Nick asked for any follow up from Eric and Cornette making a truce on their one-sided rivalry on Table for 3, and if there’s a chance he and Cornette will collaborate. Eric hasn’t talked to Cornette since WrestleMania weekend (presumably when they filmed Table for 3.) He didn’t get the impression one way or the other if Cornette wants to work with him. Eric would certainly have a lot of fun! He finds Cornette very funny and entertaining, and has been listening to Cornette more these last couple weeks for the Russo entertainment he bestows.
They’re two separate people who see things very differently, but also have similar views. That’s especially true about wrestling, but not everything. Eric thinks they are fundamentally similar and could have a great and challenging but entertaining time.
Nick figured it’s 50/50 about whether people want to see Eric and Cornette discuss wrestling or politics. Cornette has a fire in his belly about the liberal movement. Eric is acutely aware of Cornette’s political thoughts, and if it came to a throwdown about who will cut the better promo, Eric already conceded defeat to Cornette. But, a great promo doesn’t mean a person would have all the facts. He added identity politics are so deeply rooted into everyone’s political awareness that nobody can convince anybody, with or without facts, that there may be a different way of looking at things anymore.
Nick and Eric talked politics and what Nick identifies with politically and what is in the media. Eric named some jokes of news networks and where and how he prefers to get his news. And for Nick too.
So much for an all wrestling podcast.
Nick brought up people questioning how strong Samoa Joe looked against Brock Lesnar from this past Monday night. Eric thought the segment was awesome. It made Joe look credible and created a mystique that’s hard to do in today’s environment, especially with WWE’s formula. There are many new and young WWE characters Eric likes but none have a level of anticipation where you don’t know what’s coming next. Joe is such a great character that has always brought intensity and believability. Lesnar obviously does as well. The fact WWE committed to Joe for him to be as credible and believable will go a long way to give Lesnar some of the better matches he’s had in a long time.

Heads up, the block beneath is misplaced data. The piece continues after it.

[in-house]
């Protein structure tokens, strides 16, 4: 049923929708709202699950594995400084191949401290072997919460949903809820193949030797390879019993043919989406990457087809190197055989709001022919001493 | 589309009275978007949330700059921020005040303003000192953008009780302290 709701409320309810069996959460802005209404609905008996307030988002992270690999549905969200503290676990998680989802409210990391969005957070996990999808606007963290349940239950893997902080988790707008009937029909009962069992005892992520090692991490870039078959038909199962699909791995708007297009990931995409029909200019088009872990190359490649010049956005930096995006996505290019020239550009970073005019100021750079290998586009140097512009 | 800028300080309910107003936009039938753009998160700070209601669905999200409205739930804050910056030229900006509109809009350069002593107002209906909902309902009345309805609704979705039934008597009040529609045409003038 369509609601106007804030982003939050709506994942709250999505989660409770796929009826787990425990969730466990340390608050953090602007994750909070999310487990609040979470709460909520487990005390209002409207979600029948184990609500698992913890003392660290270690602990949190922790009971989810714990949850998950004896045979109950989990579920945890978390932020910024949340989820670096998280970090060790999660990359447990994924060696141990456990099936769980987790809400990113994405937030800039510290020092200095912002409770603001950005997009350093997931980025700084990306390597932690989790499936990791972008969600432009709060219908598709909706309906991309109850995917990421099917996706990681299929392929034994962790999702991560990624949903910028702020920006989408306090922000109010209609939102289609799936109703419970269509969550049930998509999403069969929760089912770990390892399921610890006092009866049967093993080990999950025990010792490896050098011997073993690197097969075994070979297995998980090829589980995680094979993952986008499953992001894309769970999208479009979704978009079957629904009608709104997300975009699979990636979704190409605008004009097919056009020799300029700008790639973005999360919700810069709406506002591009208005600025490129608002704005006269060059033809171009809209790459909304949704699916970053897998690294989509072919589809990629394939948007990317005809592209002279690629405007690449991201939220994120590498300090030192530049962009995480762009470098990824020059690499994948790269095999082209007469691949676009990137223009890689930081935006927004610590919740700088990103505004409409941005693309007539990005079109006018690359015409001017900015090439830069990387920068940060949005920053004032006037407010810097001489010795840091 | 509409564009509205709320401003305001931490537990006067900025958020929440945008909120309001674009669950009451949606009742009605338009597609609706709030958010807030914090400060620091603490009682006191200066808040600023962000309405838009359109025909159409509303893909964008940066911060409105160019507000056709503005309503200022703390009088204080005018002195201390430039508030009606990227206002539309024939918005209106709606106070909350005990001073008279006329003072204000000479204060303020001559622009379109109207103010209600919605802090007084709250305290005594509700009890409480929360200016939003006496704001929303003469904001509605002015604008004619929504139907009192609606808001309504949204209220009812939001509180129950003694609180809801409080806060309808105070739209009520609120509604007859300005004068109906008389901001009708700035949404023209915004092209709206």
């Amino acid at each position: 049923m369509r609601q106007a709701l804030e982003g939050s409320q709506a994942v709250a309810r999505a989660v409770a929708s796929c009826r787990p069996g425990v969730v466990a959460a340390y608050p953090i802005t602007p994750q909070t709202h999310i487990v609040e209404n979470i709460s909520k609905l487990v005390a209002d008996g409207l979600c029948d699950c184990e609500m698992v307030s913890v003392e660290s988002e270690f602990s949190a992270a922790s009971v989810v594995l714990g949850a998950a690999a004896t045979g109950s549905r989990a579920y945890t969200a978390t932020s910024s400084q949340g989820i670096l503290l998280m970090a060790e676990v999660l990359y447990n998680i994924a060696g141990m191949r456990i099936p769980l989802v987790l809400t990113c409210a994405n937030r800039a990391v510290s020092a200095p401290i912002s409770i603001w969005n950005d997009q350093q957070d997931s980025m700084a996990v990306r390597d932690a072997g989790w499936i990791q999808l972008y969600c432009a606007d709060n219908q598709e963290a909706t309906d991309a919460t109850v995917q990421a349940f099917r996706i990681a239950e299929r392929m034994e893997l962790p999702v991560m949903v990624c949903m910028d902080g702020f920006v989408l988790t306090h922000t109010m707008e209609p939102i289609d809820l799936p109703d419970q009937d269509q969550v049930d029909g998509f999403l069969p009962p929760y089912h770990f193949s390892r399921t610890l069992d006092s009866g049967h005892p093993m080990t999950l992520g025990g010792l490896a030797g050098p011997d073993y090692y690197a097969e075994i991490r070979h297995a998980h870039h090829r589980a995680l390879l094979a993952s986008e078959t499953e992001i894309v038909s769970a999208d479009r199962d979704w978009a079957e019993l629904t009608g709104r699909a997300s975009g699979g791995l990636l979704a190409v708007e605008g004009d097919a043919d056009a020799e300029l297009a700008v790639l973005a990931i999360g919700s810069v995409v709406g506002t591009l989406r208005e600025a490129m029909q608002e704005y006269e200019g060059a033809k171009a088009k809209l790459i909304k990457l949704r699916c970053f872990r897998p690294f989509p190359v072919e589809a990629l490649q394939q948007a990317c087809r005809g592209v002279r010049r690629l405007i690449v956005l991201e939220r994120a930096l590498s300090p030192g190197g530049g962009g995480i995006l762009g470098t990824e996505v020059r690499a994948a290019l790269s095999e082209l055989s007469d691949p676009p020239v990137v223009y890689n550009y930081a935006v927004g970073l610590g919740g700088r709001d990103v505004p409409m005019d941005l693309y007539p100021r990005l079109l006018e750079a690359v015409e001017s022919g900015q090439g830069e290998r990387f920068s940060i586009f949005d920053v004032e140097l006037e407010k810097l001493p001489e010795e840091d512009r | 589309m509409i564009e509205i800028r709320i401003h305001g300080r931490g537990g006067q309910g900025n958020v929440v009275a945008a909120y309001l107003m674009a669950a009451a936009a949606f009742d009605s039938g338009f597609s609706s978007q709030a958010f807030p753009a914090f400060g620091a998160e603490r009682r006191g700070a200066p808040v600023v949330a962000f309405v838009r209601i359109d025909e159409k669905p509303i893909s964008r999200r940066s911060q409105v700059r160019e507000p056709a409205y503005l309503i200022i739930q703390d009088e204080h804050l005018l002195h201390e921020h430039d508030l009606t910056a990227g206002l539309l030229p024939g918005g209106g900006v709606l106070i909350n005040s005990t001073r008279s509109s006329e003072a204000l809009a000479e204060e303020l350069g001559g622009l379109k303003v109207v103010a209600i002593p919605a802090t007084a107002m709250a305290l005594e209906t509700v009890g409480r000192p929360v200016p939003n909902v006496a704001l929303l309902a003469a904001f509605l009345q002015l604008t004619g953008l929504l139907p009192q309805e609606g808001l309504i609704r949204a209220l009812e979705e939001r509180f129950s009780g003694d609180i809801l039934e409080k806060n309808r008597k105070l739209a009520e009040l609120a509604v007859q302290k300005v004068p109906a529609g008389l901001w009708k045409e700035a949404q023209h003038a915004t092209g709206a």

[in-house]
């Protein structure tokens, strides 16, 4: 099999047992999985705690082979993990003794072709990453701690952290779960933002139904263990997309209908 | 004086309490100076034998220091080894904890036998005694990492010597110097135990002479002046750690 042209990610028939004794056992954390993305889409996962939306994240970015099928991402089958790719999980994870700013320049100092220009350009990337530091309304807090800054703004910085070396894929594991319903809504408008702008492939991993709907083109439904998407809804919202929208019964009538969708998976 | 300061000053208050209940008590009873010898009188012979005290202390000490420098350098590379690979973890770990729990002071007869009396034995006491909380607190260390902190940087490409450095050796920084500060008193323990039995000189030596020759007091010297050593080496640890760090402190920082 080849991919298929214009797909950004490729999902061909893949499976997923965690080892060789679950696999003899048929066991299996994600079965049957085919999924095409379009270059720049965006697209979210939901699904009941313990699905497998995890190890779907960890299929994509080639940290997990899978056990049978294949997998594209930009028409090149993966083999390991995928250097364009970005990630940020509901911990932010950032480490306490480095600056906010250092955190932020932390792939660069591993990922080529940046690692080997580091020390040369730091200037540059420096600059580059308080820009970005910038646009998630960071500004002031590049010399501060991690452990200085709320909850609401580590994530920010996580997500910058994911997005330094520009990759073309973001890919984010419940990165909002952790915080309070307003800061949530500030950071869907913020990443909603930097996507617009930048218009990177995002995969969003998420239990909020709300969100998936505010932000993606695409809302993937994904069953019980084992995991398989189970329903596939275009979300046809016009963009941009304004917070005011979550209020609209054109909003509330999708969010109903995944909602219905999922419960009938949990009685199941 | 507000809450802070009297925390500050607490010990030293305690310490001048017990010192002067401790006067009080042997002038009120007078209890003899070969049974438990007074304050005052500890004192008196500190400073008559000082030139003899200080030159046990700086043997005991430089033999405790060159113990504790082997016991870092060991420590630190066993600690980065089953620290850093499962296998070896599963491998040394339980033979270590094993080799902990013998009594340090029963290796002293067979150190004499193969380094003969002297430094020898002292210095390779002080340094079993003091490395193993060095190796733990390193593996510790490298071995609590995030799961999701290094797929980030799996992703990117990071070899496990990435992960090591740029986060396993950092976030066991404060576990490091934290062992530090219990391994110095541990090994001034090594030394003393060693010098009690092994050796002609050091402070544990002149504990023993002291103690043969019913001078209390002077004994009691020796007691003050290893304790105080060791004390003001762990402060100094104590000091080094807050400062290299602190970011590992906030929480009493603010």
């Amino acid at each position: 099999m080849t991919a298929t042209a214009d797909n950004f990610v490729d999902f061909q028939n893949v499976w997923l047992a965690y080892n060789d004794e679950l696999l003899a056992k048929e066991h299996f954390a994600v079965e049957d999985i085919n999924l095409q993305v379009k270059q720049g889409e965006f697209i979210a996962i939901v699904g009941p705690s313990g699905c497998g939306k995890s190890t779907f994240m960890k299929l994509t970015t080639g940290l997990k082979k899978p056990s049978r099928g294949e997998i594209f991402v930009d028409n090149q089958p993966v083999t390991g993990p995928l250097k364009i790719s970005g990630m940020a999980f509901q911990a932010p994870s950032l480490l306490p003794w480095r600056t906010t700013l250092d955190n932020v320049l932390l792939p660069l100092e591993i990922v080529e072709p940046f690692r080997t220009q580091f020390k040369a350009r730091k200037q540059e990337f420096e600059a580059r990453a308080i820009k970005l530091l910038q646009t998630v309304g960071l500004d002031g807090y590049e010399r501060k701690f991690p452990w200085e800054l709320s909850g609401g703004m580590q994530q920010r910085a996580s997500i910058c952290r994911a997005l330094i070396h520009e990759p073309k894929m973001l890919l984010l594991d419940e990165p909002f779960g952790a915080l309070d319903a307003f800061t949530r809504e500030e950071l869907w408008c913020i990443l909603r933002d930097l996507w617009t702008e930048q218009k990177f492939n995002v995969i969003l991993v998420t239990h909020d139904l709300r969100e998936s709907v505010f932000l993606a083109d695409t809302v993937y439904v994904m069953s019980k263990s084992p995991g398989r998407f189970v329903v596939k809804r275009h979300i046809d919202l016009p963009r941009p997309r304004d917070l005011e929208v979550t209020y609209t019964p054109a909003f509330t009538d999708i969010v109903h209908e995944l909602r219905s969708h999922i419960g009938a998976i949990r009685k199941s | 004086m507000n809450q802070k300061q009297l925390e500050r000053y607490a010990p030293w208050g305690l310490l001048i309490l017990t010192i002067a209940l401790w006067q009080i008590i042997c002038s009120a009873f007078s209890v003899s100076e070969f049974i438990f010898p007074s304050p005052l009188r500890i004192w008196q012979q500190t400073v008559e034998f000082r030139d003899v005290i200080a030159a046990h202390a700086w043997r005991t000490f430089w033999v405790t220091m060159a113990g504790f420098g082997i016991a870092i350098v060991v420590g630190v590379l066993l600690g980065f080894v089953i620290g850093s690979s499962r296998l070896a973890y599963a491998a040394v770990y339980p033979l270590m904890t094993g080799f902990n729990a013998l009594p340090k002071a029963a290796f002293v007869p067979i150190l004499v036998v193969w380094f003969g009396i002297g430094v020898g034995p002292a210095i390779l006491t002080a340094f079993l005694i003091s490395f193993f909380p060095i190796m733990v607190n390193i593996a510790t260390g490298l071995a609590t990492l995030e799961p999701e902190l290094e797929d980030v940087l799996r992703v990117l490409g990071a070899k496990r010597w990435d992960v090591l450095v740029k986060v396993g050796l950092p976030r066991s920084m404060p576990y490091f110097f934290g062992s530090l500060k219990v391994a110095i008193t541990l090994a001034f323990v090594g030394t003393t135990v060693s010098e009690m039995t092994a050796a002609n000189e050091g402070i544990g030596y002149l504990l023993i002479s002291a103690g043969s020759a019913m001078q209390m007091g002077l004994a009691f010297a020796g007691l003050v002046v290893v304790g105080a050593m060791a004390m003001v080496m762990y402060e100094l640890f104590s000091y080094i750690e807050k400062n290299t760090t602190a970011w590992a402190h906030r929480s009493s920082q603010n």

Nick painted WWE’s current scene of declining ratings with part-time champion Lesnar and asked Eric how much Lesnar’s part-time nature has contributed. Eric doesn’t think it has. The Universal Title doesn’t mean as much to most fans, possibly from the lack of the title being on the show and also defended regularly with Lesnar being part-time. It may be one reason, but ratings going down is much broader than any one performer.
Eric’s not sure what is causing the ratings slide, but obviously WWE isn’t giving fans anything to be excited about or giving them what they want. Part of it is seasonal; the numbers for every June for a very long time reflect a lack of television watching across the board. From year to date June comparisons, if the drop is 20-25% consistently, then self-analysis is warranted. A 5-10% difference is just a Nielson margin of error. He offered no numbers, he was just speaking generally.
Nick put out the possibility of WWE scrapping their original plans and putting the Universal Title on full-timer Joe to help boost ratings to capitalize on how he has emerged with strength and mystique in the Lesnar angle. To Eric, wrestling is more art than science. Eric has relied heavily on SARSA (basically a decision-making process with very specific data) in the past, but when it comes down to it, an open mind must be kept to notice what fans are reacting to. Getting so stuck on a certain direction and outcome, you could miss out on some possibilities for other potential opportunities along the way.